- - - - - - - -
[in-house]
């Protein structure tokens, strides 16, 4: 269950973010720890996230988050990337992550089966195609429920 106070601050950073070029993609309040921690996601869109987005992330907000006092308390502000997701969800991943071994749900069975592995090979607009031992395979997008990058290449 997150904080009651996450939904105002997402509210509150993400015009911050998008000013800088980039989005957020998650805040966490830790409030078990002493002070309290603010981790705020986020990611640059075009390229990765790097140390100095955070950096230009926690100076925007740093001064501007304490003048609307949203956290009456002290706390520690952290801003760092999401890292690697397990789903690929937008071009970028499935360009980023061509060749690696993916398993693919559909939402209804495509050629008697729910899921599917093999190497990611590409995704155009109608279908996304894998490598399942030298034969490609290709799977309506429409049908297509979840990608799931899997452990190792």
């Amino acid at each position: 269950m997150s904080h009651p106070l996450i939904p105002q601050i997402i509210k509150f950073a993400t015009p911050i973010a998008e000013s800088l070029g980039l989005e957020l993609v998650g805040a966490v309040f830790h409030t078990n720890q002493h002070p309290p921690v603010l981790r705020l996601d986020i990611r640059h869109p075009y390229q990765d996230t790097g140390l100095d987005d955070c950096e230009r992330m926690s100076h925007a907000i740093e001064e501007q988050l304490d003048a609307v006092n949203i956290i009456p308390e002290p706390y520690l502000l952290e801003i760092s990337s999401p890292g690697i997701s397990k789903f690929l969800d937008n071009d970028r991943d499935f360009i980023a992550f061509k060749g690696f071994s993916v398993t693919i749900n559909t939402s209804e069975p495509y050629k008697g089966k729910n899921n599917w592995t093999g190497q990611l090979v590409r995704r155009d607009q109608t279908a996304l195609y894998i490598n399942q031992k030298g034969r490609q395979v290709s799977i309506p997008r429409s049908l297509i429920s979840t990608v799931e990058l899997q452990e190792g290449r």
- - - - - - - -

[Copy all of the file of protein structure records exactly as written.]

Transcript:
[in-house]
């Protein structure tokens, strides 16, 4: 269950973010720890996230988050990337992550089966195609429920 106070601050950073070029993609309040921690996601869109987005992330907000006092308390502000997701969800991943071994749900069975592995090979607009031992395979997008990058290449 997150904080009651996450939904105002997402509210509150993400015009911050998008000013800088980039989005957020998650805040966490830790409030078990002493002070309290603010981790705020986020990611640059075009390229990765790097140390100095955070950096230009926690100076925007740093001064501007304490003048609307949203956290009456002290706390520690952290801003760092999401890292690697397990789903690929937008071009970028499935360009980023061509060749690696993916398993693919559909939402209804495509050629008697729910899921599917093999190497990611590409995704155009109608279908996304894998490598399942030298034969490609290709799977309506429409049908297509979840990608799931899997452990190792």
């Amino acid at each position: 269950m997150s904080h009651p106070l996450i939904p105002q601050i997402i509210k509150f950073a993400t015009p911050i973010a998008e000013s800088l070029g980039l989005e957020l993609v998650g805040a966490v309040f830790h409030t078990n720890q002493h002070p309290p921690v603010l981790r705020l996601d986020i990611r640059h869109p075009y390229q990765d996230t790097g140390l100095d987005d955070c950096e230009r992330m926690s100076h925007a907000i740093e001064e501007q988050l304490d003048a609307v006092n949203i956290i009456p308390e002290p706390y520690l502000l952290e801003i760092s990337s999401p890292g690697i997701s397990k789903f690929l969800d937008n071009d970028r991943d499935f360009i980023a992550f061509k060749g690696f071994s993916v398993t693919i749900n559909t939402s209804e069975p495509y050629k008697g089966k729910n899921n599917w592995t093999g190497q990611l090979v590409r995704r155009d607009q109608t279908a996304l195609y894998i490598n399942q031992k030298g034969r490609q395979v290709s799977i309506p997008r429409s049908l297509i429920s979840t990608v799931e990058l899997q452990e190792g290449r």